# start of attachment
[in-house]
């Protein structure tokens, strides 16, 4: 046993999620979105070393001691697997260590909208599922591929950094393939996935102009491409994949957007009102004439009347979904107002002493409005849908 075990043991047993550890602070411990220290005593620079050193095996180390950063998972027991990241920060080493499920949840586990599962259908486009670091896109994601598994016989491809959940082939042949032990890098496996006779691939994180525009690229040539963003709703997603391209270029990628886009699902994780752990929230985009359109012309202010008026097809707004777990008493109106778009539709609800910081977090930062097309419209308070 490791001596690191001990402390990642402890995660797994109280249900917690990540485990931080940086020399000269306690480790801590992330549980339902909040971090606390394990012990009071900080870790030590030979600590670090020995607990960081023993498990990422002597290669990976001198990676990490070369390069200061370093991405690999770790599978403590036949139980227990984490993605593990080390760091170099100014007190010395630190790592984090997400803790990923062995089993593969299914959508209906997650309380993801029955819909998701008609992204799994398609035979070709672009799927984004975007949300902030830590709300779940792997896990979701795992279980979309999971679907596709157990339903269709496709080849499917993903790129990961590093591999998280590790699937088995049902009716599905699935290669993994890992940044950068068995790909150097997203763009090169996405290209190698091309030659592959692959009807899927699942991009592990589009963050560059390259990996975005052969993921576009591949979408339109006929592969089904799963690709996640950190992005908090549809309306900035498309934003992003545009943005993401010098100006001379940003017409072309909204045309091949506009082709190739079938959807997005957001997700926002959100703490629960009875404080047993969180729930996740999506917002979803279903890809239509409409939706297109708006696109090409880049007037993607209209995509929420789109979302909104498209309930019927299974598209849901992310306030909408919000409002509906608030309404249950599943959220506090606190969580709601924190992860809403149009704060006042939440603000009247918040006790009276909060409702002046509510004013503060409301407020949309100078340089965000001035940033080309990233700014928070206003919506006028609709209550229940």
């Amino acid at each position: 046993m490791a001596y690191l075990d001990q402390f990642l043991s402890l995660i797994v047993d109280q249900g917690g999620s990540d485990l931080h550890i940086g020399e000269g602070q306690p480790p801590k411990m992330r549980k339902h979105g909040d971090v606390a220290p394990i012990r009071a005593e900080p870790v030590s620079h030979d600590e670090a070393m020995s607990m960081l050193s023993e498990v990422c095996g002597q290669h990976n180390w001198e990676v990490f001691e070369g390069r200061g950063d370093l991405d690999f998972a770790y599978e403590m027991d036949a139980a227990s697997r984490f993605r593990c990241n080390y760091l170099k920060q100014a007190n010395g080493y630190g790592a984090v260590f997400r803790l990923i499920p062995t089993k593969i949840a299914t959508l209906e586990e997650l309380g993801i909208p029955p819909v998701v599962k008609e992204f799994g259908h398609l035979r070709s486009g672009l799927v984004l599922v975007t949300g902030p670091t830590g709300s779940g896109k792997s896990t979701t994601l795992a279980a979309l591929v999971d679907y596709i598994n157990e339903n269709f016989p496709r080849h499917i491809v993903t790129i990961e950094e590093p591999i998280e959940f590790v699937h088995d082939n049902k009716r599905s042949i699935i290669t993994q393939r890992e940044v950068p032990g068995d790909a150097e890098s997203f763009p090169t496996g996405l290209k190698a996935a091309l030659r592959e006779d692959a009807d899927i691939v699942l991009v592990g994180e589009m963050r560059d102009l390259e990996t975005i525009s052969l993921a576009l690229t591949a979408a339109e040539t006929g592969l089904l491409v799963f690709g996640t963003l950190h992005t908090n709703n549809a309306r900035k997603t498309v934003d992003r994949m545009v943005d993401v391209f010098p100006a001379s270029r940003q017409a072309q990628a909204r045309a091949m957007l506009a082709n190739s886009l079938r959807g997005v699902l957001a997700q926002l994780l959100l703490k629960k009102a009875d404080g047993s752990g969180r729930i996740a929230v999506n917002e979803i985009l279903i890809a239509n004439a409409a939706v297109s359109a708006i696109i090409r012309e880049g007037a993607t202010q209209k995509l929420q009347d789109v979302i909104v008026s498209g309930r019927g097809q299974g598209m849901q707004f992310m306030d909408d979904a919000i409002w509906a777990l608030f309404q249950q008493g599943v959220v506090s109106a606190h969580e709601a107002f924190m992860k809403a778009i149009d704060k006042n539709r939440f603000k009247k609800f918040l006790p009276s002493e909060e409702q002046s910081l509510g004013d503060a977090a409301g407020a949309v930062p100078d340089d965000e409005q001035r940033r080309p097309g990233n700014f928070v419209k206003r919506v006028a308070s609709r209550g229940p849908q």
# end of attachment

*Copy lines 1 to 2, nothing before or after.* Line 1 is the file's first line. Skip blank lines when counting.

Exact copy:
[in-house]
């Protein structure tokens, strides 16, 4: 046993999620979105070393001691697997260590909208599922591929950094393939996935102009491409994949957007009102004439009347979904107002002493409005849908 075990043991047993550890602070411990220290005593620079050193095996180390950063998972027991990241920060080493499920949840586990599962259908486009670091896109994601598994016989491809959940082939042949032990890098496996006779691939994180525009690229040539963003709703997603391209270029990628886009699902994780752990929230985009359109012309202010008026097809707004777990008493109106778009539709609800910081977090930062097309419209308070 490791001596690191001990402390990642402890995660797994109280249900917690990540485990931080940086020399000269306690480790801590992330549980339902909040971090606390394990012990009071900080870790030590030979600590670090020995607990960081023993498990990422002597290669990976001198990676990490070369390069200061370093991405690999770790599978403590036949139980227990984490993605593990080390760091170099100014007190010395630190790592984090997400803790990923062995089993593969299914959508209906997650309380993801029955819909998701008609992204799994398609035979070709672009799927984004975007949300902030830590709300779940792997896990979701795992279980979309999971679907596709157990339903269709496709080849499917993903790129990961590093591999998280590790699937088995049902009716599905699935290669993994890992940044950068068995790909150097997203763009090169996405290209190698091309030659592959692959009807899927699942991009592990589009963050560059390259990996975005052969993921576009591949979408339109006929592969089904799963690709996640950190992005908090549809309306900035498309934003992003545009943005993401010098100006001379940003017409072309909204045309091949506009082709190739079938959807997005957001997700926002959100703490629960009875404080047993969180729930996740999506917002979803279903890809239509409409939706297109708006696109090409880049007037993607209209995509929420789109979302909104498209309930019927299974598209849901992310306030909408919000409002509906608030309404249950599943959220506090606190969580709601924190992860809403149009704060006042939440603000009247918040006790009276909060409702002046509510004013503060409301407020949309100078340089965000001035940033080309990233700014928070206003919506006028609709209550229940």